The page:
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Investigation of higher-order cognitive functions during exposure to a high static magnetic field

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Lepsien,  Jöran
Methods and Development Unit Nuclear Magnetic Resonance, MPI for Human Cognitive and Brain Sciences, Max Planck Society;

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Mueller,  Karsten
Methods and Development Unit Nuclear Magnetic Resonance, MPI for Human Cognitive and Brain Sciences, Max Planck Society;

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von Cramon,  D. Yves
Max Planck Institute for Neurological Research, Cologne, Germany;
Department Cognitive Neurology, MPI for Human Cognitive and Brain Sciences, Max Planck Society;

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Möller,  Harald E.
Methods and Development Unit Nuclear Magnetic Resonance, MPI for Human Cognitive and Brain Sciences, Max Planck Society;

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Citation

Lepsien, J., Mueller, K., von Cramon, D. Y., & Möller, H. E. (2012). Investigation of higher-order cognitive functions during exposure to a high static magnetic field. Journal of Magnetic Resonance Imaging, 36(4), 835-840. doi:10.1002/jmri.23727.


Cite as: http://hdl.handle.net/11858/00-001M-0000-000F-ECF9-B
Abstract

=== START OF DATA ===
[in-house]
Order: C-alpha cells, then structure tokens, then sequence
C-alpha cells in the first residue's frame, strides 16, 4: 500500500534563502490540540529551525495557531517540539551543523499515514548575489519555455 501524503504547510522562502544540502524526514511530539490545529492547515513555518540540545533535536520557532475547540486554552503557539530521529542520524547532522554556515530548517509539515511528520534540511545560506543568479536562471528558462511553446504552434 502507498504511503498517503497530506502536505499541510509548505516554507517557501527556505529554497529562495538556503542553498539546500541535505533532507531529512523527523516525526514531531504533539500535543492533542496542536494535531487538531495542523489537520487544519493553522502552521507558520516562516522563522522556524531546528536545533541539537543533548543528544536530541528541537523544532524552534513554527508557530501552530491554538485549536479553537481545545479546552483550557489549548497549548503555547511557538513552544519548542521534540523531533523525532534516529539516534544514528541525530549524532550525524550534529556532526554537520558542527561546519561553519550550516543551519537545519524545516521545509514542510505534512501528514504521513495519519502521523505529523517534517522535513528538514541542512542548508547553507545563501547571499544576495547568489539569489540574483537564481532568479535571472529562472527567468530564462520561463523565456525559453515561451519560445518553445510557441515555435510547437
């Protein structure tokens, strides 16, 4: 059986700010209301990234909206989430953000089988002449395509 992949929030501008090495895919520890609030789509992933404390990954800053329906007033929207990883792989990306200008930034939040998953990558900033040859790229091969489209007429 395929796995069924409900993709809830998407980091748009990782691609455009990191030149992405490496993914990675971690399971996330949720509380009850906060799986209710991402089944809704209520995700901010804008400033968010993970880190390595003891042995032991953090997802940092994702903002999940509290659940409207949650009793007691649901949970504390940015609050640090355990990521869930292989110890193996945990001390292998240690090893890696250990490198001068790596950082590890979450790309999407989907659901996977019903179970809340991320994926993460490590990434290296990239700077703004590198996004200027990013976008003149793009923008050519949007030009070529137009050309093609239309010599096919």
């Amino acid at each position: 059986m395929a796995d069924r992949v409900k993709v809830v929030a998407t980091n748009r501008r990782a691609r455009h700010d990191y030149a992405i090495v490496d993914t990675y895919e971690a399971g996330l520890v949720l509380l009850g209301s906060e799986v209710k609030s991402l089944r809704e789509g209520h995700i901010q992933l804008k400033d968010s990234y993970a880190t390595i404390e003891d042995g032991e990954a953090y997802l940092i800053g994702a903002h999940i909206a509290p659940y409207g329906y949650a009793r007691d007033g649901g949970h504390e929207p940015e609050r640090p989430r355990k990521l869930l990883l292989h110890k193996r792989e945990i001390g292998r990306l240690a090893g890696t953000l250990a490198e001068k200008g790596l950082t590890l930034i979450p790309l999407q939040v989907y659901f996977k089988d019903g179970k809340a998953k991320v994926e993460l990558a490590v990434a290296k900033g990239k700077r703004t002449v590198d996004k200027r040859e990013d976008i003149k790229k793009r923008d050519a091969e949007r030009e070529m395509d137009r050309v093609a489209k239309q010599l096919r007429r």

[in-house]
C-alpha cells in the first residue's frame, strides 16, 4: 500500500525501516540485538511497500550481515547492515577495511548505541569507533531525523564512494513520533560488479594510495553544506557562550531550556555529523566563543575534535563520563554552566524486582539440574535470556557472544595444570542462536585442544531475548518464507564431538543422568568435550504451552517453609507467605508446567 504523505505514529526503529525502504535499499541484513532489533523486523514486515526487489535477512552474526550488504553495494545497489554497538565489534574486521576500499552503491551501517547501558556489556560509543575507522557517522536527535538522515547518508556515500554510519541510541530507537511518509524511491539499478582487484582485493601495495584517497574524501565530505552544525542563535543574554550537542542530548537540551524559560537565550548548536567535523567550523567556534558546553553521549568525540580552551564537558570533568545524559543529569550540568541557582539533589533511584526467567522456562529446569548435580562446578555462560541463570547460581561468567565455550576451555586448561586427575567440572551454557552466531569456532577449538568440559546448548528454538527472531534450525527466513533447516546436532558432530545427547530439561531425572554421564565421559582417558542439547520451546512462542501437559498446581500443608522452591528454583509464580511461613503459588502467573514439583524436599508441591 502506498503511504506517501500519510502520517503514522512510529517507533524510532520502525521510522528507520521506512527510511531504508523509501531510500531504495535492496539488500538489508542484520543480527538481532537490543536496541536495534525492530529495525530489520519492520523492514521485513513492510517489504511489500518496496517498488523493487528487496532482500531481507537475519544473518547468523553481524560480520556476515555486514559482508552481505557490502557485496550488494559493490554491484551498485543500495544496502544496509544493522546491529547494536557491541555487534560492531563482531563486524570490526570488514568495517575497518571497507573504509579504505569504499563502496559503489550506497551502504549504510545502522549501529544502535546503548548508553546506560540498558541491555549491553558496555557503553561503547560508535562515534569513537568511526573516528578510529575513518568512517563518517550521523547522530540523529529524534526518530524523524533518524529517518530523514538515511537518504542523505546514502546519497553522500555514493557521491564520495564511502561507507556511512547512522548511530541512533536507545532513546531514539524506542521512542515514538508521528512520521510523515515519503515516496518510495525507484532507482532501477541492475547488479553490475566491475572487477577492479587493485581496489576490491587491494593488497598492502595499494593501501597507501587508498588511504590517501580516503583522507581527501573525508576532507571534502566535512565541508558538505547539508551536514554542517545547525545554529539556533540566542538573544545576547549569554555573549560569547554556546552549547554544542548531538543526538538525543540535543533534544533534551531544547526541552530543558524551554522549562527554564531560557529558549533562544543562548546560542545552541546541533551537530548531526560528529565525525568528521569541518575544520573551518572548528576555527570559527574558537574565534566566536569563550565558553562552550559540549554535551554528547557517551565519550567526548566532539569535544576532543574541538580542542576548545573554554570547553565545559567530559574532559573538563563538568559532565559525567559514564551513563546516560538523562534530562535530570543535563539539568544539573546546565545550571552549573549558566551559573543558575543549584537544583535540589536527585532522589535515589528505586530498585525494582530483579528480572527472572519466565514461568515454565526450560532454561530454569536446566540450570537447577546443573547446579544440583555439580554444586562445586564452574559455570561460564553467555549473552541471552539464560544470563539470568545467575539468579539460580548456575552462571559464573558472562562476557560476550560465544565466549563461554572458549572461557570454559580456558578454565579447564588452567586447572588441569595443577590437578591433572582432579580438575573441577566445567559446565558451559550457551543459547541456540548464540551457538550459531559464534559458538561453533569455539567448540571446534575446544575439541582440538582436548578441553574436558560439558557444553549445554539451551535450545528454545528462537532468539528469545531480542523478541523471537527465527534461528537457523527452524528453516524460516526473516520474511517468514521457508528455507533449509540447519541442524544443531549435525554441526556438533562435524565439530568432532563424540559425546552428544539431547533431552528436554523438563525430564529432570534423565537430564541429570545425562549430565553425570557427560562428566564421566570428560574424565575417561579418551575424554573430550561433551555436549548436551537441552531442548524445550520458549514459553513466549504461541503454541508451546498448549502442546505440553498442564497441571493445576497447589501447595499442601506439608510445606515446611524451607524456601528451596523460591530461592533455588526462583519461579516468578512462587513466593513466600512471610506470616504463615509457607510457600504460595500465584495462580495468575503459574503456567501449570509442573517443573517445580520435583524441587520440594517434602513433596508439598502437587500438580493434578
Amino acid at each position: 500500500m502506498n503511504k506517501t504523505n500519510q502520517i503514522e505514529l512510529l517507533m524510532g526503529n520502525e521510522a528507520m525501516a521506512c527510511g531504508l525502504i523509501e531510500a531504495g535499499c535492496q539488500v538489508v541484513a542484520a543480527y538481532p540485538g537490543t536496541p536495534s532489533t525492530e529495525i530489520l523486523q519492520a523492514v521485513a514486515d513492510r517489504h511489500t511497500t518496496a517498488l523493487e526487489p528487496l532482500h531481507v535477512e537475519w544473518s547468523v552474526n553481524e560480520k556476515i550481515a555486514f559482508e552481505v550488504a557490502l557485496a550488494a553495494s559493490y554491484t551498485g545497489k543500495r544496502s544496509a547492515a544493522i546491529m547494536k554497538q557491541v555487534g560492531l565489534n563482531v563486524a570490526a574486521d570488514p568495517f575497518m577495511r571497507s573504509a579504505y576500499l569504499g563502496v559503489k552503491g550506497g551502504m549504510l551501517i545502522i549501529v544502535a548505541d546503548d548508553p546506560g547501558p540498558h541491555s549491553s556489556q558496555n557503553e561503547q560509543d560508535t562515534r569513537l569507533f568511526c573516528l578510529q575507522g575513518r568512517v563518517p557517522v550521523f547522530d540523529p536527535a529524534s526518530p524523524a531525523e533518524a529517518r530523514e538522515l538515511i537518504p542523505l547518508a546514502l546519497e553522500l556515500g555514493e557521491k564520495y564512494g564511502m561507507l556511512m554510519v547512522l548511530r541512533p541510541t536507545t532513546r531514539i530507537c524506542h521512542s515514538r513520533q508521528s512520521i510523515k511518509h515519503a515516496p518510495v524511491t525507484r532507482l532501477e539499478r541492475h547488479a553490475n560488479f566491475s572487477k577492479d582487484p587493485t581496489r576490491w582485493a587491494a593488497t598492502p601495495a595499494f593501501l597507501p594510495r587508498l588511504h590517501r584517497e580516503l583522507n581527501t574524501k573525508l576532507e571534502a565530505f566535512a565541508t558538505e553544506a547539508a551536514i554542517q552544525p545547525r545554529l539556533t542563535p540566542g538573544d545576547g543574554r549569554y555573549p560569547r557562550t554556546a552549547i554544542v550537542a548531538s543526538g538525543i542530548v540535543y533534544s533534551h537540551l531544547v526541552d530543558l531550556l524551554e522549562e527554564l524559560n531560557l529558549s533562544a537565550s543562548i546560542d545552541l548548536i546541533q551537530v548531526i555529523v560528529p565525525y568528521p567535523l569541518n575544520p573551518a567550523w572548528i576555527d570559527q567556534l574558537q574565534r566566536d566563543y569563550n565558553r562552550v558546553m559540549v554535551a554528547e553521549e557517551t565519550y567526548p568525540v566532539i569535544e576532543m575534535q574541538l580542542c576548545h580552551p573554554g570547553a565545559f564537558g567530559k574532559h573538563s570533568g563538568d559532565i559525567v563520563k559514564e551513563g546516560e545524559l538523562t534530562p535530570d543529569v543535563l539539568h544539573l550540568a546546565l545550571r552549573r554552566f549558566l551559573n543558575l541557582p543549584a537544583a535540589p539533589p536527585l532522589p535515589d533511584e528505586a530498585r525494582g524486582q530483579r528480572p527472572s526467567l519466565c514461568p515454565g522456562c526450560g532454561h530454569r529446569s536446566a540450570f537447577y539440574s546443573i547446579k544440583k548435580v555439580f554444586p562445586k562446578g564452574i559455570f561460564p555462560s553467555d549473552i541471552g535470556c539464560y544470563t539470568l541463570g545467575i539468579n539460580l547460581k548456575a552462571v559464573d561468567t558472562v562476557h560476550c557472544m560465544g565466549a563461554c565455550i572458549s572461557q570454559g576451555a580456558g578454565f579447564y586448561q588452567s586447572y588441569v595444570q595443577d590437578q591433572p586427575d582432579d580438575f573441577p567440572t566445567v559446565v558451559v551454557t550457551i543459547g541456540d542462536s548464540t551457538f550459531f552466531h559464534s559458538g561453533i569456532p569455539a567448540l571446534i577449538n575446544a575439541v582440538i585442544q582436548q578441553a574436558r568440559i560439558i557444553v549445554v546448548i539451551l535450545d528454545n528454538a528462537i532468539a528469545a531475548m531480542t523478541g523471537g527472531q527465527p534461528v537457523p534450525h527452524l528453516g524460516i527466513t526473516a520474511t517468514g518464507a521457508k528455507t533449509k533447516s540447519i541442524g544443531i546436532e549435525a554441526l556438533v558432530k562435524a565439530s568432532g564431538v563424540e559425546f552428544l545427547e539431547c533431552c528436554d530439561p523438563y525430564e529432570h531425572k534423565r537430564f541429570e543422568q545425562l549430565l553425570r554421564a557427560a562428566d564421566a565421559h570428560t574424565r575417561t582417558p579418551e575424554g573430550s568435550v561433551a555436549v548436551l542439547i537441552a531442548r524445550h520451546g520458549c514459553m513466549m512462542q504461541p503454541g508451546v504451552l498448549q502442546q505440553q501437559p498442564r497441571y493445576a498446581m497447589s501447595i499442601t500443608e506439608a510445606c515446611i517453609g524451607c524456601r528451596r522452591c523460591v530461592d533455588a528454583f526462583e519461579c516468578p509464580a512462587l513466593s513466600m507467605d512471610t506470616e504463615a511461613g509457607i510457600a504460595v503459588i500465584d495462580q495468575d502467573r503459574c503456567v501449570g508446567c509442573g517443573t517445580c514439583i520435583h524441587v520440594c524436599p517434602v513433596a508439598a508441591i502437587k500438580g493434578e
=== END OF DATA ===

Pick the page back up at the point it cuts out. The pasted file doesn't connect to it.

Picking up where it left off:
Purpose: To test for potential changes in higher-order cognitive processes related to the exposure to a high static magnetic field. Materials and Methods: Twenty-four healthy volunteers participated in two experimental sessions inside a 3 Tesla (T) magnetic resonance imaging (MRI) magnet. During one session the magnetic field was ramped down. The tasks consisted of six well-established paradigms probing a variety of cognitive functions. Reaction times (RT) and accuracies (AC) were recorded for statistical analysis. Results: The overall performance was very similar in both sessions. Strong task-specific effects (all P < 0.006) were consistent with previously published results. Direct comparisons of task-specific effects between the two sessions (magnetic field on or off) remained insignificance for all paradigms (RT: all P > 0.196; AC: all P > 0.17; no corrections for multiple comparisons). Conclusion: The results did not indicate any apparent safety concerns with respect to cognitive performance in a static magnetic field of a typical whole-body magnet. In addition, comparisons of cognitive effects from testing situations with and without exposure to high static magnetic fields can be considered valid.